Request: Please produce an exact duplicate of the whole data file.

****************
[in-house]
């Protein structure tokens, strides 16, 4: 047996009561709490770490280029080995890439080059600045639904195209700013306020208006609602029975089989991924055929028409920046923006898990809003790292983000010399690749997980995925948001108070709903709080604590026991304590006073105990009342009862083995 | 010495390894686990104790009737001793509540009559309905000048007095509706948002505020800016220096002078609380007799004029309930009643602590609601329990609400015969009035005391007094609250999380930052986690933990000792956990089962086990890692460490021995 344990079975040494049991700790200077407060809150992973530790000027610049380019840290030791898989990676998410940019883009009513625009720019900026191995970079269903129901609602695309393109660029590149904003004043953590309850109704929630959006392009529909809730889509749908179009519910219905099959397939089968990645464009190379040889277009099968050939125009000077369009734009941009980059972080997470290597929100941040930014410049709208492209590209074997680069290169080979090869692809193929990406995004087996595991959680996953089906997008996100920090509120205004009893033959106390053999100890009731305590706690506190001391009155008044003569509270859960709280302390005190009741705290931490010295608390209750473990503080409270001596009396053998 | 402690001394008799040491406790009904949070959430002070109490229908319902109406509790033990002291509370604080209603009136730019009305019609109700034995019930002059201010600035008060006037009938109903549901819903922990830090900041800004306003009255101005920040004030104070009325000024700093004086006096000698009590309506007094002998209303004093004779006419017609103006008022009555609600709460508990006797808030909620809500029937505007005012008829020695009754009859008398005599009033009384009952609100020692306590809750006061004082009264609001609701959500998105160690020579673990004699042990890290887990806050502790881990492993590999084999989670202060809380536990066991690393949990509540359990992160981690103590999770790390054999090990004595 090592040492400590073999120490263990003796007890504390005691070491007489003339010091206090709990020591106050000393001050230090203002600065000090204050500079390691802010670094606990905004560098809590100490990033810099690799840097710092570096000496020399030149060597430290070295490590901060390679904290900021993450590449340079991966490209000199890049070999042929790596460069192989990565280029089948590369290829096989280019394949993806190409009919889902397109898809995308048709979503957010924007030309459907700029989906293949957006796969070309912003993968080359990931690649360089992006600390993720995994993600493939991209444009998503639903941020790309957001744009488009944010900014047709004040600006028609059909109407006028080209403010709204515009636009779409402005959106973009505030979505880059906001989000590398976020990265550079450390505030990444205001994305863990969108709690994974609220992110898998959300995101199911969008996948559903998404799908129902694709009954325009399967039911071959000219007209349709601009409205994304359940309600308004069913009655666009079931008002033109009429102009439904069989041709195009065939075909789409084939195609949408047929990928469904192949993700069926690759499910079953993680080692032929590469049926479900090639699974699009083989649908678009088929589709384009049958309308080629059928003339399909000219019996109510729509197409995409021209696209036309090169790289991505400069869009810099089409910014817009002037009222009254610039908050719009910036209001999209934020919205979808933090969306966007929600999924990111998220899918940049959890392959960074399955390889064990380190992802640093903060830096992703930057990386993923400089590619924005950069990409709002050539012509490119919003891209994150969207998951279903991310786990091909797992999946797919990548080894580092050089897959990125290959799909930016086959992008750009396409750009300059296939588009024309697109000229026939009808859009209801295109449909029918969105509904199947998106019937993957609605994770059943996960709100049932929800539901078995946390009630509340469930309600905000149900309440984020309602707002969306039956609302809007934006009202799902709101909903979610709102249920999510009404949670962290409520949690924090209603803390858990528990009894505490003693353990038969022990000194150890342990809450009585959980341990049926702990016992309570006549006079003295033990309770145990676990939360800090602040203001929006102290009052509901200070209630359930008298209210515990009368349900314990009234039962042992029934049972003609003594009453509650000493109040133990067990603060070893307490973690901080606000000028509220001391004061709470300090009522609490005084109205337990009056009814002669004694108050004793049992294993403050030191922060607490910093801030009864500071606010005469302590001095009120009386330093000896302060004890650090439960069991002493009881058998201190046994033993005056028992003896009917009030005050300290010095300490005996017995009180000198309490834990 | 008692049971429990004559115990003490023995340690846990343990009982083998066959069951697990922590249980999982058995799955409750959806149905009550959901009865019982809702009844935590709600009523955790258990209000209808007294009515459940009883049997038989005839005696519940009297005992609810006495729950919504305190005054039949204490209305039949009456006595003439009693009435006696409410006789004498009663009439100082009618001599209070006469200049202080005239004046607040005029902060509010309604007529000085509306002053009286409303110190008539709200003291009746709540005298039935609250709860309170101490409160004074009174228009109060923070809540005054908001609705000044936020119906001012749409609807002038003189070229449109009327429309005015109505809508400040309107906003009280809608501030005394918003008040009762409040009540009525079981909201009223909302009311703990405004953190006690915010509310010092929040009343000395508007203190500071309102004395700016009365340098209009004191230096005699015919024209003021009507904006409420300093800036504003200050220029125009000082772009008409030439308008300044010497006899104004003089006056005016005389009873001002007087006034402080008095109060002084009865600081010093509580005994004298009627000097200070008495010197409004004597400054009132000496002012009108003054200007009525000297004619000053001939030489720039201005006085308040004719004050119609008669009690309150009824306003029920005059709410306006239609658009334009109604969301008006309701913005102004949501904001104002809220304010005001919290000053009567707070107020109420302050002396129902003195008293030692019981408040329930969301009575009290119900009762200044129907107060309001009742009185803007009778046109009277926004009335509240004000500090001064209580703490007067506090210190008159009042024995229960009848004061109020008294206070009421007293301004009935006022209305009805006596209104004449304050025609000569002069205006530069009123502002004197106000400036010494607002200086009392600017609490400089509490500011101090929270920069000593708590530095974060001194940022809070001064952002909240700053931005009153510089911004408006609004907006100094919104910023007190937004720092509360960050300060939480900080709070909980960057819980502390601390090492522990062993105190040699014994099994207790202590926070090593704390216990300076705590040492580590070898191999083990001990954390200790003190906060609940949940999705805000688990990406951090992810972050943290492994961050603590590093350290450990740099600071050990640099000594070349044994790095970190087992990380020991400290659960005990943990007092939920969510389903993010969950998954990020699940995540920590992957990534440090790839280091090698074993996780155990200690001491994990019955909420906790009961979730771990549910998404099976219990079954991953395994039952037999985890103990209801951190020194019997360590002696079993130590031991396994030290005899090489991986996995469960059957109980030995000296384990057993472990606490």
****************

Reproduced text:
[in-house]
């Protein structure tokens, strides 16, 4: 047996009561709490770490280029080995890439080059600045639904195209700013306020208006609602029975089989991924055929028409920046923006898990809003790292983000010399690749997980995925948001108070709903709080604590026991304590006073105990009342009862083995 | 010495390894686990104790009737001793509540009559309905000048007095509706948002505020800016220096002078609380007799004029309930009643602590609601329990609400015969009035005391007094609250999380930052986690933990000792956990089962086990890692460490021995 344990079975040494049991700790200077407060809150992973530790000027610049380019840290030791898989990676998410940019883009009513625009720019900026191995970079269903129901609602695309393109660029590149904003004043953590309850109704929630959006392009529909809730889509749908179009519910219905099959397939089968990645464009190379040889277009099968050939125009000077369009734009941009980059972080997470290597929100941040930014410049709208492209590209074997680069290169080979090869692809193929990406995004087996595991959680996953089906997008996100920090509120205004009893033959106390053999100890009731305590706690506190001391009155008044003569509270859960709280302390005190009741705290931490010295608390209750473990503080409270001596009396053998 | 402690001394008799040491406790009904949070959430002070109490229908319902109406509790033990002291509370604080209603009136730019009305019609109700034995019930002059201010600035008060006037009938109903549901819903922990830090900041800004306003009255101005920040004030104070009325000024700093004086006096000698009590309506007094002998209303004093004779006419017609103006008022009555609600709460508990006797808030909620809500029937505007005012008829020695009754009859008398005599009033009384009952609100020692306590809750006061004082009264609001609701959500998105160690020579673990004699042990890290887990806050502790881990492993590999084999989670202060809380536990066991690393949990509540359990992160981690103590999770790390054999090990004595 090592040492400590073999120490263990003796007890504390005691070491007489003339010091206090709990020591106050000393001050230090203002600065000090204050500079390691802010670094606990905004560098809590100490990033810099690799840097710092570096000496020399030149060597430290070295490590901060390679904290900021993450590449340079991966490209000199890049070999042929790596460069192989990565280029089948590369290829096989280019394949993806190409009919889902397109898809995308048709979503957010924007030309459907700029989906293949957006796969070309912003993968080359990931690649360089992006600390993720995994993600493939991209444009998503639903941020790309957001744009488009944010900014047709004040600006028609059909109407006028080209403010709204515009636009779409402005959106973009505030979505880059906001989000590398976020990265550079450390505030990444205001994305863990969108709690994974609220992110898998959300995101199911969008996948559903998404799908129902694709009954325009399967039911071959000219007209349709601009409205994304359940309600308004069913009655666009079931008002033109009429102009439904069989041709195009065939075909789409084939195609949408047929990928469904192949993700069926690759499910079953993680080692032929590469049926479900090639699974699009083989649908678009088929589709384009049958309308080629059928003339399909000219019996109510729509197409995409021209696209036309090169790289991505400069869009810099089409910014817009002037009222009254610039908050719009910036209001999209934020919205979808933090969306966007929600999924990111998220899918940049959890392959960074399955390889064990380190992802640093903060830096992703930057990386993923400089590619924005950069990409709002050539012509490119919003891209994150969207998951279903991310786990091909797992999946797919990548080894580092050089897959990125290959799909930016086959992008750009396409750009300059296939588009024309697109000229026939009808859009209801295109449909029918969105509904199947998106019937993957609605994770059943996960709100049932929800539901078995946390009630509340469930309600905000149900309440984020309602707002969306039956609302809007934006009202799902709101909903979610709102249920999510009404949670962290409520949690924090209603803390858990528990009894505490003693353990038969022990000194150890342990809450009585959980341990049926702990016992309570006549006079003295033990309770145990676990939360800090602040203001929006102290009052509901200070209630359930008298209210515990009368349900314990009234039962042992029934049972003609003594009453509650000493109040133990067990603060070893307490973690901080606000000028509220001391004061709470300090009522609490005084109205337990009056009814002669004694108050004793049992294993403050030191922060607490910093801030009864500071606010005469302590001095009120009386330093000896302060004890650090439960069991002493009881058998201190046994033993005056028992003896009917009030005050300290010095300490005996017995009180000198309490834990 | 008692049971429990004559115990003490023995340690846990343990009982083998066959069951697990922590249980999982058995799955409750959806149905009550959901009865019982809702009844935590709600009523955790258990209000209808007294009515459940009883049997038989005839005696519940009297005992609810006495729950919504305190005054039949204490209305039949009456006595003439009693009435006696409410006789004498009663009439100082009618001599209070006469200049202080005239004046607040005029902060509010309604007529000085509306002053009286409303110190008539709200003291009746709540005298039935609250709860309170101490409160004074009174228009109060923070809540005054908001609705000044936020119906001012749409609807002038003189070229449109009327429309005015109505809508400040309107906003009280809608501030005394918003008040009762409040009540009525079981909201009223909302009311703990405004953190006690915010509310010092929040009343000395508007203190500071309102004395700016009365340098209009004191230096005699015919024209003021009507904006409420300093800036504003200050220029125009000082772009008409030439308008300044010497006899104004003089006056005016005389009873001002007087006034402080008095109060002084009865600081010093509580005994004298009627000097200070008495010197409004004597400054009132000496002012009108003054200007009525000297004619000053001939030489720039201005006085308040004719004050119609008669009690309150009824306003029920005059709410306006239609658009334009109604969301008006309701913005102004949501904001104002809220304010005001919290000053009567707070107020109420302050002396129902003195008293030692019981408040329930969301009575009290119900009762200044129907107060309001009742009185803007009778046109009277926004009335509240004000500090001064209580703490007067506090210190008159009042024995229960009848004061109020008294206070009421007293301004009935006022209305009805006596209104004449304050025609000569002069205006530069009123502002004197106000400036010494607002200086009392600017609490400089509490500011101090929270920069000593708590530095974060001194940022809070001064952002909240700053931005009153510089911004408006609004907006100094919104910023007190937004720092509360960050300060939480900080709070909980960057819980502390601390090492522990062993105190040699014994099994207790202590926070090593704390216990300076705590040492580590070898191999083990001990954390200790003190906060609940949940999705805000688990990406951090992810972050943290492994961050603590590093350290450990740099600071050990640099000594070349044994790095970190087992990380020991400290659960005990943990007092939920969510389903993010969950998954990020699940995540920590992957990534440090790839280091090698074993996780155990200690001491994990019955909420906790009961979730771990549910998404099976219990079954991953395994039952037999985890103990209801951190020194019997360590002696079993130590031991396994030290005899090489991986996995469960059957109980030995000296384990057993472990606490």